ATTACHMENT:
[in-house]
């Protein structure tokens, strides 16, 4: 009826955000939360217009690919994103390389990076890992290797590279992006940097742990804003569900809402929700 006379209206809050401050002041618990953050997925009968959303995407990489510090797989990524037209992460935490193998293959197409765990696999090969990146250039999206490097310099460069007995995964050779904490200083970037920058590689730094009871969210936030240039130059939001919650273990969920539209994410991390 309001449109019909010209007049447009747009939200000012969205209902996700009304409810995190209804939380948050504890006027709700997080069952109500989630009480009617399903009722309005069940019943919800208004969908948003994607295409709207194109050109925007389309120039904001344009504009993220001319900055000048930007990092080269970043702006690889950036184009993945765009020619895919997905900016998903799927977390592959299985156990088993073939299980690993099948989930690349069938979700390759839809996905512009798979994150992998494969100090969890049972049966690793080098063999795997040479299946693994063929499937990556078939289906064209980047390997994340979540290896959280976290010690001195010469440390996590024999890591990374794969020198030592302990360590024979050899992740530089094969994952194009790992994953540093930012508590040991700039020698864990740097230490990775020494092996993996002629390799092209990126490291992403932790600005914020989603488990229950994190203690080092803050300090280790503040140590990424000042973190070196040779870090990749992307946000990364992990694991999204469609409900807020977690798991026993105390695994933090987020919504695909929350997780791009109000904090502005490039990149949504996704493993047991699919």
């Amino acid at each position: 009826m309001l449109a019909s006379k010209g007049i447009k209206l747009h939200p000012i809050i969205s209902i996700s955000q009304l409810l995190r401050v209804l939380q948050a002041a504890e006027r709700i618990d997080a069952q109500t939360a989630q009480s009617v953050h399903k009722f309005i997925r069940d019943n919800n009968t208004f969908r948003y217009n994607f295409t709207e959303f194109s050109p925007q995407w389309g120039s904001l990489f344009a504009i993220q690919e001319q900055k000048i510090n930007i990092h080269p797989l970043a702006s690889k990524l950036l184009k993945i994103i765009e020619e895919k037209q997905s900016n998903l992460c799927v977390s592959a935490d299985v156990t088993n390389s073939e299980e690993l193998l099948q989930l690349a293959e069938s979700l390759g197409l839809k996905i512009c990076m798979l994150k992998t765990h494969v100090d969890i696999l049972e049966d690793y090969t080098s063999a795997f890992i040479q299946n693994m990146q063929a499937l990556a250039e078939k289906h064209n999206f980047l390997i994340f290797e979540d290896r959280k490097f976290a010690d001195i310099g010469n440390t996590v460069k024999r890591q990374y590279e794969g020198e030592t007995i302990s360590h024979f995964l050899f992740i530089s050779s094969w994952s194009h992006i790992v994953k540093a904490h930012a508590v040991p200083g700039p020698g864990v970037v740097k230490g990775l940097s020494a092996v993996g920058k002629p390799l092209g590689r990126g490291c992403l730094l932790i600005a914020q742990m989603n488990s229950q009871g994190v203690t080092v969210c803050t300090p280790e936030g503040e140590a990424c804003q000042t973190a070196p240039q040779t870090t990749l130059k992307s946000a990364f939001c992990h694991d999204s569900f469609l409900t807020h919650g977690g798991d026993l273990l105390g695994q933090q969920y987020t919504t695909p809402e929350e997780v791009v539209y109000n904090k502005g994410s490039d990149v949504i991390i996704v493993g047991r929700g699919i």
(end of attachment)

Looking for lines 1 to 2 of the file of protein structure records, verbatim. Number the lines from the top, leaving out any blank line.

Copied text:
[in-house]
């Protein structure tokens, strides 16, 4: 009826955000939360217009690919994103390389990076890992290797590279992006940097742990804003569900809402929700 006379209206809050401050002041618990953050997925009968959303995407990489510090797989990524037209992460935490193998293959197409765990696999090969990146250039999206490097310099460069007995995964050779904490200083970037920058590689730094009871969210936030240039130059939001919650273990969920539209994410991390 309001449109019909010209007049447009747009939200000012969205209902996700009304409810995190209804939380948050504890006027709700997080069952109500989630009480009617399903009722309005069940019943919800208004969908948003994607295409709207194109050109925007389309120039904001344009504009993220001319900055000048930007990092080269970043702006690889950036184009993945765009020619895919997905900016998903799927977390592959299985156990088993073939299980690993099948989930690349069938979700390759839809996905512009798979994150992998494969100090969890049972049966690793080098063999795997040479299946693994063929499937990556078939289906064209980047390997994340979540290896959280976290010690001195010469440390996590024999890591990374794969020198030592302990360590024979050899992740530089094969994952194009790992994953540093930012508590040991700039020698864990740097230490990775020494092996993996002629390799092209990126490291992403932790600005914020989603488990229950994190203690080092803050300090280790503040140590990424000042973190070196040779870090990749992307946000990364992990694991999204469609409900807020977690798991026993105390695994933090987020919504695909929350997780791009109000904090502005490039990149949504996704493993047991699919």